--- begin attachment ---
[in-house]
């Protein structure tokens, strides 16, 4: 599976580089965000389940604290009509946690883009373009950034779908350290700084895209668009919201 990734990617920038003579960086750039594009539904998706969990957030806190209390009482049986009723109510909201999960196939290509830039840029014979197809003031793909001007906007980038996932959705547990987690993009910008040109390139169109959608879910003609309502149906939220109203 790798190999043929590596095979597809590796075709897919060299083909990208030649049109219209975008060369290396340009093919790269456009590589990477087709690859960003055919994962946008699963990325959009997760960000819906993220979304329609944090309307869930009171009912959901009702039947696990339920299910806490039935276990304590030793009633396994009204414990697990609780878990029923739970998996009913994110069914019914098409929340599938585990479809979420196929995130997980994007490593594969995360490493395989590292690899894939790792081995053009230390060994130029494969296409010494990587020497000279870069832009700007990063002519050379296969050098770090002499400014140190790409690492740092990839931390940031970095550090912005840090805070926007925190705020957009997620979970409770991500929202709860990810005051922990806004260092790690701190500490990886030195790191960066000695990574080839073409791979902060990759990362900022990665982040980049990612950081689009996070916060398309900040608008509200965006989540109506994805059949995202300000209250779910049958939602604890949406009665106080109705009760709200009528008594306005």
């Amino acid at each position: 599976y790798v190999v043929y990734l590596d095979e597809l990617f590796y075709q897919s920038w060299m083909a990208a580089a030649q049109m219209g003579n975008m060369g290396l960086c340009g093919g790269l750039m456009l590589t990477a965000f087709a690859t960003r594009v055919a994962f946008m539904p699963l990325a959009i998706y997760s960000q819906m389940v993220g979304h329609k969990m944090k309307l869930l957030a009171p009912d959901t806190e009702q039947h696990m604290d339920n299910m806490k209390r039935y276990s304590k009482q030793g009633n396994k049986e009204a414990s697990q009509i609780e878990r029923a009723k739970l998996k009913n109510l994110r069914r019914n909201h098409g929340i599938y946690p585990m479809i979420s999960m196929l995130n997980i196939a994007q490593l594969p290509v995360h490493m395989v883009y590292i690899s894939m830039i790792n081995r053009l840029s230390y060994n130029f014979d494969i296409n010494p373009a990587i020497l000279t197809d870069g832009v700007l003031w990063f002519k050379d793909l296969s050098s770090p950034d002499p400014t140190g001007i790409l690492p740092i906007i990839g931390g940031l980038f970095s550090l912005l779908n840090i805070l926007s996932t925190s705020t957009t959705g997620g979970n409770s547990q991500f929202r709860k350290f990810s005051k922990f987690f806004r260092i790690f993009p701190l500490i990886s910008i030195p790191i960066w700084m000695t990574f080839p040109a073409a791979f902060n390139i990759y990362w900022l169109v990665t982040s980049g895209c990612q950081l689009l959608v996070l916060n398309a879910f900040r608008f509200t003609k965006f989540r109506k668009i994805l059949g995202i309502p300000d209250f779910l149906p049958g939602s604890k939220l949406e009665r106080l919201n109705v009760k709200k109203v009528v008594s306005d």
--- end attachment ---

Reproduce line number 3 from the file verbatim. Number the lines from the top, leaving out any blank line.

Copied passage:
């Amino acid at each position: 599976y790798v190999v043929y990734l590596d095979e597809l990617f590796y075709q897919s920038w060299m083909a990208a580089a030649q049109m219209g003579n975008m060369g290396l960086c340009g093919g790269l750039m456009l590589t990477a965000f087709a690859t960003r594009v055919a994962f946008m539904p699963l990325a959009i998706y997760s960000q819906m389940v993220g979304h329609k969990m944090k309307l869930l957030a009171p009912d959901t806190e009702q039947h696990m604290d339920n299910m806490k209390r039935y276990s304590k009482q030793g009633n396994k049986e009204a414990s697990q009509i609780e878990r029923a009723k739970l998996k009913n109510l994110r069914r019914n909201h098409g929340i599938y946690p585990m479809i979420s999960m196929l995130n997980i196939a994007q490593l594969p290509v995360h490493m395989v883009y590292i690899s894939m830039i790792n081995r053009l840029s230390y060994n130029f014979d494969i296409n010494p373009a990587i020497l000279t197809d870069g832009v700007l003031w990063f002519k050379d793909l296969s050098s770090p950034d002499p400014t140190g001007i790409l690492p740092i906007i990839g931390g940031l980038f970095s550090l912005l779908n840090i805070l926007s996932t925190s705020t957009t959705g997620g979970n409770s547990q991500f929202r709860k350290f990810s005051k922990f987690f806004r260092i790690f993009p701190l500490i990886s910008i030195p790191i960066w700084m000695t990574f080839p040109a073409a791979f902060n390139i990759y990362w900022l169109v990665t982040s980049g895209c990612q950081l689009l959608v996070l916060n398309a879910f900040r608008f509200t003609k965006f989540r109506k668009i994805l059949g995202i309502p300000d209250f779910l149906p049958g939602s604890k939220l949406e009665r106080l919201n109705v009760k709200k109203v009528v008594s306005d």